Over the past two weeks, hundreds of global business and government leaders meeting in Paris and Barcelona demonstrated the growing support for ambitious climate policies.
At the Business & Climate Summit in Paris, François Hollande, the president of France, echoed a key message from the private sector in his keynote address, saying, “Carbon pricing is essential to move to a low-carbon economy.” Business leaders repeatedly asked governments to put a price on carbon to enable them to scale up investment in low-carbon solutions. Eldar Saetre, chief executive of Norway’s Statoil described a carbon price as “the single most efficient measure.”
The messages carried into Barcelona and Carbon Expo the following week, as market traders and officials from from multinational companies and governments discussed carbon pricing tools and options to finance a transition to sustainable economic growth. The Expo saw a 30 percent uptick in attendance this year, due in part to the growing interest in carbon pricing and the upcoming climate negotiations. The World Bank Group released its Carbon Pricing Watch, reporting that about 40 national and over 20 sub-national jurisdictions, representing almost a quarter of global greenhouse gas emissions, are now putting a price on carbon. Carbon pricing instruments have increased their coverage threefold in the past decade and now represent 7 gigatons of CO2.
A learning journey
With the growth of carbon pricing instruments and rising interest from the private sector, governments are increasingly learning from one another and experimenting with different carbon pricing solutions. Whether they use taxes or emissions trading systems, there is now an emerging evidence base of how to successfully price carbon. Three jurisdictions are leading the way: the European Union, California and China.
British Columbia Premier Christy Clark spoke at the World Bank Group about the effectiveness of her Canadian province's carbon tax and the role of subnational governments in setting policies that can address climate change.
"We’ve had a pure carbon tax for seven years in BC. It covers 72 percent of emissions in the province, so it is very broad. It is now at about 30 dollars a tonne. So we have seen it operating for a long time.
I don't know if we are unique in the world, but we are proud of the fact that we have taken 100 percent of the revenues that we have collected through the carbon tax, which is over 6 billion dollars, and we have invested that plus some in tax cuts.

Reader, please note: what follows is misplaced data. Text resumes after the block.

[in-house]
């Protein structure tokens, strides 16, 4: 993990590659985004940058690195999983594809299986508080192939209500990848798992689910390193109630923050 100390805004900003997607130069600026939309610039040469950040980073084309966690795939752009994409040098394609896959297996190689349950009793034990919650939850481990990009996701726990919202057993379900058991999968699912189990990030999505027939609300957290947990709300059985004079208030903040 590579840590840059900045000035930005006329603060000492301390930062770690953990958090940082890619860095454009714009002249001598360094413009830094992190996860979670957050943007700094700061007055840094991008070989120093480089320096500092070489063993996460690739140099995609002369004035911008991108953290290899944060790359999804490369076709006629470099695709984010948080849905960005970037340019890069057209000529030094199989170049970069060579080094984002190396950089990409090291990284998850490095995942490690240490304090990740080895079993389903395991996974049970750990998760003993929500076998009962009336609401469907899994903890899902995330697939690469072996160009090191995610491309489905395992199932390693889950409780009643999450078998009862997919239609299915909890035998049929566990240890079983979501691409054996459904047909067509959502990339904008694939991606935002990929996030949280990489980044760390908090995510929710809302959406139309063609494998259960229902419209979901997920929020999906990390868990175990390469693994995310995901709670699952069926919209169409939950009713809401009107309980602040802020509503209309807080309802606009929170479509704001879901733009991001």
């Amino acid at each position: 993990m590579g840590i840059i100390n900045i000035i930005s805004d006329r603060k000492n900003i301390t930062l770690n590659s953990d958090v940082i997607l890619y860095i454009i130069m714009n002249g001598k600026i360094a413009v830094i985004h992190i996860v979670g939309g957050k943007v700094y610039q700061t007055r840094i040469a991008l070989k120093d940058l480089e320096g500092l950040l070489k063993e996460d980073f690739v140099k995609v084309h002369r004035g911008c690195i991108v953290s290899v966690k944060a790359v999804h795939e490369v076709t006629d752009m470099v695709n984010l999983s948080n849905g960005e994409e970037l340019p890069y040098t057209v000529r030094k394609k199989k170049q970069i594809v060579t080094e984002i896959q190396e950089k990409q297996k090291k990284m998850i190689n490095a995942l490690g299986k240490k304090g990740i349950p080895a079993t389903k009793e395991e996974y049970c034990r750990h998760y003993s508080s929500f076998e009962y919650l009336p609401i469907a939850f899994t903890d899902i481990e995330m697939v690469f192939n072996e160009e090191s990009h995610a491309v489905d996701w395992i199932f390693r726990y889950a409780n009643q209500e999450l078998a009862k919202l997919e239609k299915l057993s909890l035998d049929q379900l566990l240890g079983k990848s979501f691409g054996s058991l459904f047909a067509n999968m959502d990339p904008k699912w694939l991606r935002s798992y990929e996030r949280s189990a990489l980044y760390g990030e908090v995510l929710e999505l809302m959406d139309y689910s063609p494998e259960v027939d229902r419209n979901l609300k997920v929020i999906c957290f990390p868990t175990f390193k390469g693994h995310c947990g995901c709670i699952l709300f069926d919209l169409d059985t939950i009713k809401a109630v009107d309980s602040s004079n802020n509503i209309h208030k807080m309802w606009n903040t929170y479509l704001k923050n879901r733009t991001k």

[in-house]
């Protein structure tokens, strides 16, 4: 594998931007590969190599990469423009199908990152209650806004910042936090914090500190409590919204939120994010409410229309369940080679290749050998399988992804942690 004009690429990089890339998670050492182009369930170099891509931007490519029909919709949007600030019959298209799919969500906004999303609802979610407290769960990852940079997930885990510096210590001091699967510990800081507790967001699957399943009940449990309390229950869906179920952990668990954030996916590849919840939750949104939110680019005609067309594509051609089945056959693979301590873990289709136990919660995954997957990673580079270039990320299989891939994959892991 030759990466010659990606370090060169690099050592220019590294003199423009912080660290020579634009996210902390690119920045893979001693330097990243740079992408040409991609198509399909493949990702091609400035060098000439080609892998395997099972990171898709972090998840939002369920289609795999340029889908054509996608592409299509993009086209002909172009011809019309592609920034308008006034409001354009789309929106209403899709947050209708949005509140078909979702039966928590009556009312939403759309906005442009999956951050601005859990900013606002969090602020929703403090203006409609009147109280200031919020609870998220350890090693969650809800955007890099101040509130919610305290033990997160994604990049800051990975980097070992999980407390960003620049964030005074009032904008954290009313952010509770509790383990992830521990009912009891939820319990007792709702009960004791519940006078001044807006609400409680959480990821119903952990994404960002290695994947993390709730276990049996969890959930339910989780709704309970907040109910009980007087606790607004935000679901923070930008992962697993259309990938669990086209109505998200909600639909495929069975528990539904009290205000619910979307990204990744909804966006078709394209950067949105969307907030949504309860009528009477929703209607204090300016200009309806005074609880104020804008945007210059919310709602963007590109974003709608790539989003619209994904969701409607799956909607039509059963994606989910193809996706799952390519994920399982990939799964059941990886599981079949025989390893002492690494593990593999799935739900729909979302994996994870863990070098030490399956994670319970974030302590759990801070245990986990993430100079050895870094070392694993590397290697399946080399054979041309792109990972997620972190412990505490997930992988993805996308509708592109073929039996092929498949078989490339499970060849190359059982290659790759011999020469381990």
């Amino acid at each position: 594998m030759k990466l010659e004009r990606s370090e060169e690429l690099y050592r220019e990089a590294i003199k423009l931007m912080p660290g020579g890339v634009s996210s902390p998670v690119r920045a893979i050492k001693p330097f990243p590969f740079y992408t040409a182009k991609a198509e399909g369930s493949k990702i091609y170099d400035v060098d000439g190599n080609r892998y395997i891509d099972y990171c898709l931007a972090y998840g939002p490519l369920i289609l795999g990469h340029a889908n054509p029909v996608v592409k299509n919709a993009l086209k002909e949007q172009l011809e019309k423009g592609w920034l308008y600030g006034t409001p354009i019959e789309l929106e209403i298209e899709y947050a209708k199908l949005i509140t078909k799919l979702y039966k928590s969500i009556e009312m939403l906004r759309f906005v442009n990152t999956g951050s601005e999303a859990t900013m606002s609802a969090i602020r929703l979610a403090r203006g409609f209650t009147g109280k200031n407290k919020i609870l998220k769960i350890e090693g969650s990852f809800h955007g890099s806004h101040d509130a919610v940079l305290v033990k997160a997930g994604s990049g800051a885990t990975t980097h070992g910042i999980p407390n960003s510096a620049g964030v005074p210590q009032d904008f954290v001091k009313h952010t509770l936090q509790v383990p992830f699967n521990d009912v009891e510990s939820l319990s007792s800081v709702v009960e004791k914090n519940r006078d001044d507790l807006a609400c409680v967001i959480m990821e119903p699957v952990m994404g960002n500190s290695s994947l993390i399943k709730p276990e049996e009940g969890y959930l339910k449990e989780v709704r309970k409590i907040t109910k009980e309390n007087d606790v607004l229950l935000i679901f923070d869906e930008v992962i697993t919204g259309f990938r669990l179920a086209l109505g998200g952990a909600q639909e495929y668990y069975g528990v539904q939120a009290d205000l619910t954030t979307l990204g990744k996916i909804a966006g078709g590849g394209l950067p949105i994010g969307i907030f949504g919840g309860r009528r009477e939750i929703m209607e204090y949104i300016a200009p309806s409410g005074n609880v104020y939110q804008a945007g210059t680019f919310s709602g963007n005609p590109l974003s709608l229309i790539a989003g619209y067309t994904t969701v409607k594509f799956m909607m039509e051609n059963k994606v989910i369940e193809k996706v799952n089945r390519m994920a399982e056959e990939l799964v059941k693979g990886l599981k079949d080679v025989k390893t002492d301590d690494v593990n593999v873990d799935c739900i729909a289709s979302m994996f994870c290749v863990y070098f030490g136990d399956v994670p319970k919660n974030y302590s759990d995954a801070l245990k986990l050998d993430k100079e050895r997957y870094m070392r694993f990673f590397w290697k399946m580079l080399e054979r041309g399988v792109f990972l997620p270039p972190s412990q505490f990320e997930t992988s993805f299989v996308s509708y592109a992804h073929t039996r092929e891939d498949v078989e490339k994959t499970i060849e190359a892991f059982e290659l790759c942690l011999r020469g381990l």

Five months after the UN Climate Leadership Summit, with its unprecedented call to action for putting a price on carbon, low oil prices have provoked governments to look again at whether they have prices right and to consider how to exploit a golden opportunity to reset signals within their economies for lower-carbon growth.
Business leaders in closed-door and public sessions in Davos last month talked of the inevitability of effective prices on carbon and the need for an orderly transition to lower-carbon growth. There was a sense that business, not normally reticent when pointing out how policy can negatively affect operations, needs to use its voice to urge smart, early policy action on carbon pricing. The bottom line was that this price signal will be essential, if insufficient on its own, to steer economies closer to a pathway that can keep warming below 2 degrees Celsius.
The voices were CEOs, from all sectors of the economy and all regions of the world. They recognize the risks climate change poses to their supply chains and businesses.
Last week, we heard those arguments again as organizations that have come together since the summit into a Carbon Pricing Leadership Coalition (CPLC) met to assess progress and plan for 2015.
Three trends in the global financial market are converging to make sukuk, the Islamic financial instrument most similar to a conventional bond, a potentially viable form of finance for green investments: (1) banks are reluctant to finance infrastructure due to stricter capital requirements; (2) an increasing number of investors are interested in ‘environmentally sustainable investing’ (in other words, investing to promote activities seen as positive for the environment); and (3) the market for sukuk is growing significantly. While these three trends are distinct and not obviously related, taken together, they create a market opportunity for sukuk to be used as a tool to finance environmentally sustainable infrastructure projects.
The need for significant infrastructure spending is obvious in both developed and developing countries. From crumbling transportation infrastructure in the United States to inadequate power generation capacity in India, the evidence is clear that improving infrastructure is a global priority. At the same time, popular concern about climate change and the detrimental impact of increasing greenhouse gas emissions has also made improving infrastructure in an environmentally sustainable manner a priority.